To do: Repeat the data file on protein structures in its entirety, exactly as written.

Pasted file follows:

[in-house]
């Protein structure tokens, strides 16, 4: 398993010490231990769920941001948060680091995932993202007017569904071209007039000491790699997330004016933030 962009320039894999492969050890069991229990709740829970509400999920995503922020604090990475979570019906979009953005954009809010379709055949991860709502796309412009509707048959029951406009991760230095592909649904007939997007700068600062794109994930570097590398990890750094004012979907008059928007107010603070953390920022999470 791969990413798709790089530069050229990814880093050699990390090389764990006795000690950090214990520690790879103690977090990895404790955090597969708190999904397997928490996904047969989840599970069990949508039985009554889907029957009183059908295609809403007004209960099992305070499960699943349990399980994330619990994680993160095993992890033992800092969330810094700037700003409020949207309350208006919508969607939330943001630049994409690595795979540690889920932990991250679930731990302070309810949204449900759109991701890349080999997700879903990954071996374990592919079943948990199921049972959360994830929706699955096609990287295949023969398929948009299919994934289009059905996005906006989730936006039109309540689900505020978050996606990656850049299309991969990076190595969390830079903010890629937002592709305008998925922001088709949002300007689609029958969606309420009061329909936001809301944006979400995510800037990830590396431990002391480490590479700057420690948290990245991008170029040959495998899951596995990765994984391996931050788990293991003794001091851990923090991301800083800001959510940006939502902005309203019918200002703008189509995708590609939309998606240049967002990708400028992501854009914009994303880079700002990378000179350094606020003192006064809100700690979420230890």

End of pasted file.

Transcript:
[in-house]
């Protein structure tokens, strides 16, 4: 398993010490231990769920941001948060680091995932993202007017569904071209007039000491790699997330004016933030 962009320039894999492969050890069991229990709740829970509400999920995503922020604090990475979570019906979009953005954009809010379709055949991860709502796309412009509707048959029951406009991760230095592909649904007939997007700068600062794109994930570097590398990890750094004012979907008059928007107010603070953390920022999470 791969990413798709790089530069050229990814880093050699990390090389764990006795000690950090214990520690790879103690977090990895404790955090597969708190999904397997928490996904047969989840599970069990949508039985009554889907029957009183059908295609809403007004209960099992305070499960699943349990399980994330619990994680993160095993992890033992800092969330810094700037700003409020949207309350208006919508969607939330943001630049994409690595795979540690889920932990991250679930731990302070309810949204449900759109991701890349080999997700879903990954071996374990592919079943948990199921049972959360994830929706699955096609990287295949023969398929948009299919994934289009059905996005906006989730936006039109309540689900505020978050996606990656850049299309991969990076190595969390830079903010890629937002592709305008998925922001088709949002300007689609029958969606309420009061329909936001809301944006979400995510800037990830590396431990002391480490590479700057420690948290990245991008170029040959495998899951596995990765994984391996931050788990293991003794001091851990923090991301800083800001959510940006939502902005309203019918200002703008189509995708590609939309998606240049967002990708400028992501854009914009994303880079700002990378000179350094606020003192006064809100700690979420230890």